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the Angle GAB will always remain the same, and, at laft, coincide with ACD.
And if AB be moved direarly forward, to EF, still keeping aarallel to its first position, it will also coincide with EF, and the Angle GAB, or ACD, with CEF.
Hence, it is plain that the Angles x, y and z, made with GE, are all equal to one another; and, being equal to one another, the Right Lines AB, CD and EF are consequently parallel between themselves,
4. Again; since the Angles x, y and z are equal to one another; and the opposite Angles, v, u, w, are also equal between themselves, and to the other (as it was made evident in the foregoing) consequently, the Alternate Angles, v and y, u and z, &c. are equal; for, they are all equal to one another, as above (the Lines AB, CD and EF being parallel) and, conversely, if the Alternate Angles are found to be equal, the Lines, forming them, are consequently parallel.
5. Also; since a Right Line cuting another Right Line makes the Angles, on both Sides, equal to two Right Angles (by the first) it is evident, that, if the Angles , у and z are equal to one another, and the adjoining Angles x+A and y+C, &c. are each equal to two Right Angles; consequently, A, C, and E are also equal between themselves, and the internal Angles (between each two Lines) A added to y, and C added to z, are also, each, equal to two Right Angles; by the 6th. Axiom.
6. And, because A+v and y to are each equal to two Right Angles; and, À +y, on one side GE=two Right Angles; conf. v to, on the other Side GE, are, also, equal to two Right Angles. Therefore, if two parallel Right Lines, AB & CD, &c. are cut by any other Right Line, GF, the internal Angles, on each Side, are equal to two Riç hệ
Angles; and, consequently, if a Right Line cuts two Right Lines, which are not parallel (as CD and HI) they will meet on that Side where the two internal Angles (DCE+ CEI) on the fame Side, are less than two Right Angles; which, is Euclid's 121h. Axiom.
Now since all these properties of Right Lines, and of Angles formed by Right Lines, are manifest, from what has been advanced already, there is, I think, but little occasion for Demonstration ; nevertheless, in conformity to the Antients, I have formed them into Propositions, for the satisfaction of the scrupulous, and for the sake of reference, in other Works, as well as in this; yet, I must own, I am clearly of opinion, that this brief extract is sufficient, towards attaining all the necessary knowledge inculcated by the first fix Propofitions. It will, at least, be of use to the young Student, in giving him a clear Idea of the Properties therein demonstrated; which, by being more familiarized to them, will appear more evident and conspicuous; the necessary knowledge, contained in them, will be deeper rooted and more securely established, and the Pupil better prepared to proceed with the Demonstrations of the proper; tics of Right lined Figures.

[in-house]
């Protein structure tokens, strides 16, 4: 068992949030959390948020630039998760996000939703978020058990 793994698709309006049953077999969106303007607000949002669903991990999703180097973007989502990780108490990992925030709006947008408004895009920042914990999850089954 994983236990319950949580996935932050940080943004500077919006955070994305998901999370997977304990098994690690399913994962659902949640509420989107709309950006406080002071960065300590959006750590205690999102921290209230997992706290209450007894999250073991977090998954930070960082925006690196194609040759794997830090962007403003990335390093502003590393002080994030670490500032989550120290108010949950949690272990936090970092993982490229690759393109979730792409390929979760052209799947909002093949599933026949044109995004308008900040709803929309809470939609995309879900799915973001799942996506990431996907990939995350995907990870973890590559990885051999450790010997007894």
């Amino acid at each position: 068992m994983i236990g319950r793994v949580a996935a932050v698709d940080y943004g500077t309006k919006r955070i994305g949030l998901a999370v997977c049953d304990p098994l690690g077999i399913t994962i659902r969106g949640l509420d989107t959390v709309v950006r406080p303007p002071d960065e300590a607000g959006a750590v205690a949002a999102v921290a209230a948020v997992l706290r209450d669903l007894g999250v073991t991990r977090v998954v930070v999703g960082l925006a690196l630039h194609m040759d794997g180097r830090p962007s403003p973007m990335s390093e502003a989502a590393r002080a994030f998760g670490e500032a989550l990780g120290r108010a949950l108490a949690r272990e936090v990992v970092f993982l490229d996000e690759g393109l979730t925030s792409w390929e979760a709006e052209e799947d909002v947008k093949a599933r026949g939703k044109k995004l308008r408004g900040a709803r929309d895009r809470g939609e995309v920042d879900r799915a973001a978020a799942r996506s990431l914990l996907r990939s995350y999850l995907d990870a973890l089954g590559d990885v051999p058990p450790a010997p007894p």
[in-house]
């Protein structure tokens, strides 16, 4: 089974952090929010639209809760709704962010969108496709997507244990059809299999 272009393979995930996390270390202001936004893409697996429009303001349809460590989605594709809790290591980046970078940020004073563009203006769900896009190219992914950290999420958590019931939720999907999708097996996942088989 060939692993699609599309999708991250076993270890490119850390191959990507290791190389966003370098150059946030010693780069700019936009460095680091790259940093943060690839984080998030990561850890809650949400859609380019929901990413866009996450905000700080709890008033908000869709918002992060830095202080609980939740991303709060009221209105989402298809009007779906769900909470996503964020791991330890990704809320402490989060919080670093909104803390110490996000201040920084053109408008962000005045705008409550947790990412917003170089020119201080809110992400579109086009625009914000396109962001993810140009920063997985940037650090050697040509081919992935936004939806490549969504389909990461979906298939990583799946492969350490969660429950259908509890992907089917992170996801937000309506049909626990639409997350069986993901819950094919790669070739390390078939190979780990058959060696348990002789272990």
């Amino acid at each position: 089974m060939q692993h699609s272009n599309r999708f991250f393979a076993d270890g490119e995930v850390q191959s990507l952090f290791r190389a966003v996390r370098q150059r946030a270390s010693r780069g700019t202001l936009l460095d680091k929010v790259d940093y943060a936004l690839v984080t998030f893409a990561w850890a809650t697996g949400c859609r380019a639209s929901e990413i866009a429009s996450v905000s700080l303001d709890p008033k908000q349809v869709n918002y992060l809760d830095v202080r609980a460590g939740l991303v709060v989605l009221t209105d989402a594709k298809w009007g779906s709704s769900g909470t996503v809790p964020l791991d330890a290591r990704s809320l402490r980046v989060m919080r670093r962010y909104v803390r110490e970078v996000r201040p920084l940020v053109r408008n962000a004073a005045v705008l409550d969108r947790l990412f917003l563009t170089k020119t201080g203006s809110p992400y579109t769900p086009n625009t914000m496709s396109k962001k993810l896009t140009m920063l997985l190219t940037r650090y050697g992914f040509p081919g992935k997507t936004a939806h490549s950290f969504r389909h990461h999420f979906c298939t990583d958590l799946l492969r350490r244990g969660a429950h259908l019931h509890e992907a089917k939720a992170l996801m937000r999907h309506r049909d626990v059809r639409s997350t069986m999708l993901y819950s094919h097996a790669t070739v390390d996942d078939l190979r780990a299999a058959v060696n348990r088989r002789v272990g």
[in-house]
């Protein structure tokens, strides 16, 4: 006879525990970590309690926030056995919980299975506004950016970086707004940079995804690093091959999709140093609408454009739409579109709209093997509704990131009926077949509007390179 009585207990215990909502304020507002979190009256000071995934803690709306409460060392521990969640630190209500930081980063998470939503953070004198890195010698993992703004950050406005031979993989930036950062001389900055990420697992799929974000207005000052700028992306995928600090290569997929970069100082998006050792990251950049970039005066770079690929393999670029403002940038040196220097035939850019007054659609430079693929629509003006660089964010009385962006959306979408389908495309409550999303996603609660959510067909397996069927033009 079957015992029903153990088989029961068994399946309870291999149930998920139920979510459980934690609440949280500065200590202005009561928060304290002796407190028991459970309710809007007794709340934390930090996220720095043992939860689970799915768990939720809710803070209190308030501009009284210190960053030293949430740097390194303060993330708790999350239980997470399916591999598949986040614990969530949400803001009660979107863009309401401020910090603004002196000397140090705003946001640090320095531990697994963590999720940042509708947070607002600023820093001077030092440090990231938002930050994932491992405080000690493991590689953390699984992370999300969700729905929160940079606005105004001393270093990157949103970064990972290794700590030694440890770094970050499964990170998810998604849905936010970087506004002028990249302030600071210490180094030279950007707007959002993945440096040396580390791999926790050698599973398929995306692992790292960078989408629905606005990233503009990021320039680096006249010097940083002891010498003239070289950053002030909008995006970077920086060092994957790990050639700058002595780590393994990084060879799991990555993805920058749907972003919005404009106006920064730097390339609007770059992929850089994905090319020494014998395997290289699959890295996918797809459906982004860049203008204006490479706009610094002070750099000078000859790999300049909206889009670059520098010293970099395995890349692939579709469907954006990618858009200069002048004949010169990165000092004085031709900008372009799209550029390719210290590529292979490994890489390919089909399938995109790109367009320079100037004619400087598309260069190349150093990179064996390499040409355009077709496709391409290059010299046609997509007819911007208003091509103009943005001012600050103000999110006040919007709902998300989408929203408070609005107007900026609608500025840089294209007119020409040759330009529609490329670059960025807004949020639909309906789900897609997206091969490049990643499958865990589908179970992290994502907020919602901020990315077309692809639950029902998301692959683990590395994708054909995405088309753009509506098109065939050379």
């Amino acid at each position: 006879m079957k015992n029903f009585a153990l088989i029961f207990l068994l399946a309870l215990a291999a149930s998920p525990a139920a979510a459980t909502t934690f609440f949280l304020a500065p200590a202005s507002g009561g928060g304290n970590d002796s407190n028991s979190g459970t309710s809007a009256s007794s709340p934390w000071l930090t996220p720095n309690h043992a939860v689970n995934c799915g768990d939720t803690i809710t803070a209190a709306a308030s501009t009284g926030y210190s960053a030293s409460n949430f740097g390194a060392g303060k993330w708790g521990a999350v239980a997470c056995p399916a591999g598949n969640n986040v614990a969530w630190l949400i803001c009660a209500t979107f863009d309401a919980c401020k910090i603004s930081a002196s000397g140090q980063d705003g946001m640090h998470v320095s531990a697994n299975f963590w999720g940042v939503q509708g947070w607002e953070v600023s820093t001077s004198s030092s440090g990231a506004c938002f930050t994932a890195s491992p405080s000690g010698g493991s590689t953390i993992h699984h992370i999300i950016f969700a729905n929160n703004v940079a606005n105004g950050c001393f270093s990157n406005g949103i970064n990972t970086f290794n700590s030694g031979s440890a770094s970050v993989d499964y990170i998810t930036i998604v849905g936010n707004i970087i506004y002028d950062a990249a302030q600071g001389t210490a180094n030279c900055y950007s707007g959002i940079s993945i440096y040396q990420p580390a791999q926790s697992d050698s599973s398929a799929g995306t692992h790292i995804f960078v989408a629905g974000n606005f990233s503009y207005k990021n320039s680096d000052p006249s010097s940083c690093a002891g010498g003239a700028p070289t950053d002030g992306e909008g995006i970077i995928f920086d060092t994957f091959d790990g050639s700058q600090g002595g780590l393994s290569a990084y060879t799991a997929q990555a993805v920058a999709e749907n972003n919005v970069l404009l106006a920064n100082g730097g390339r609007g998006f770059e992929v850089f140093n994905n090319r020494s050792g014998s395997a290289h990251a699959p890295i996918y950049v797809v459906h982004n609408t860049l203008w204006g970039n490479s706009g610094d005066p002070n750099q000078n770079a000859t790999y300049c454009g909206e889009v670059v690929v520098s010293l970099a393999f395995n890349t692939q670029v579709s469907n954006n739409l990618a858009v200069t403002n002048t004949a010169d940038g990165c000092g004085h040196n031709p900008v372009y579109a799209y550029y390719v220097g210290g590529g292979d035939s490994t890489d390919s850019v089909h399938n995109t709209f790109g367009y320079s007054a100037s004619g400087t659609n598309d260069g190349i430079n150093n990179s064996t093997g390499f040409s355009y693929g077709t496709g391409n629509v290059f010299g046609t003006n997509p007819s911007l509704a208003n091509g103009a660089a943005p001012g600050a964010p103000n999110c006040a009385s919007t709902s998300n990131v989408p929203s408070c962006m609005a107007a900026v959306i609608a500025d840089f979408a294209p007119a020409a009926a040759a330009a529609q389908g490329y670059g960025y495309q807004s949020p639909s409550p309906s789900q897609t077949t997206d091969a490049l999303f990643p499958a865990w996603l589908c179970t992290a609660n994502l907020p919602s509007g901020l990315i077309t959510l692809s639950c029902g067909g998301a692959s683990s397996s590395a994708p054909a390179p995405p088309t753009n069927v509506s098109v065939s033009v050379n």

use of in this and in other mathematical Trearices.
Note of Equality.
is thus read, A is equal to B; frequently, A equal B. + Note of Addition, Plus, or more.
Thus A+B, signifies the Sum of A added to B,
Note of Subtraction; Minus, or less. ·
A-B=2, must be read, A, less B, is equal to 2. х Note of Multiplication.
Thus AXB, signifies, A multiplied into B.
Note of Division.
Let A be 6 and B 2; then, A, B = 3. :::: Note of Equality of Proportion.
Thus, A:B::C:D, signifies, that A bears the same
Note of continued Proportion, or geometrical Pro-
Square. Thus, AB O, fignifies, the Square of the Line ĄB.
A-.B. А В
Rectangle. Thus, ACO; or ABC, signifies D
the Rectangle under the Lines AB and BC; or, AB X BC. And, ABCO=BDO, must be read thus; the Rect. ABC is equal to BD Square, of to the Square of BD.
Rectangles and other Parallelograms, are frequently de. noted by two Letters, at opposite Angles. As AC or DB.
2 ABC; or 2 ABO; must be read, two Rectangles ABC, or twice the Rect. AB; and, 2 or 3 AB a Square must be understood, twice or thrice the Square of AB. A Triangle. Thus, AABC, fignifies the Triangle ABC.
A X I 0 MS.
An Axiom (as already defined) is a manifest Truth, clear in itself, and therefore, does not require to be demonstrated : Nevertheless, an Illustration will not, I prefume, be thought superfluous or unnecessary.
1. Things which correspond, coincide, or mutually agree
with each other, in every Part, are equal.
Thus, A is equal B; if every part of the Figure
A coincides with B.
2. The whole is greater than a Part of the same Thing,
For it is equal to all its Parts.
3. If two, or more, Things, or Quantities, are each
equal to the same third Thing or Quantity, they are equal between themselves.
Thus, if A=C, and if B-C, then A= B.
4. Things, or Quantities, which are each equal to
half (or any other equal portion) of the same third Thing, are equal to one another.
Thus, if A and B are each equal to half of C, A and B are equal.
$. Things, or Quantities, which are each double, or
triple, &c. of the same third Thing, or Quantity, are equal to one another.
Thus, if D and Ė are each equal twice or three times F, D and E are equal. 6. If to equal Things be added equals, the Sums are equal.
If to the equal Rectangles A and B, be added equals, C and D; then, C +A=D+B.
7. If from equal Things be taken away equals, the remainders will be equal.
If from the equal Rectangles, A and B, be taken away equals, C and D, the remainders of A and B are equal.
3. If to or from unequal Things be added or taken away equals, the Sums or Remainders will be unequal. This necessarily follows from the two laft.
1 9. All Right Angles are equal to one another.
The Right Angle ABC=the Right Angle BDE. 10. Two or more Right Lines, being perpendicular
to the fame Right Line, and being all in the same Plane, are parallel. BC is parallel to DE.
The Angles ABC, BDE, being Right Angles, are equal; by the last.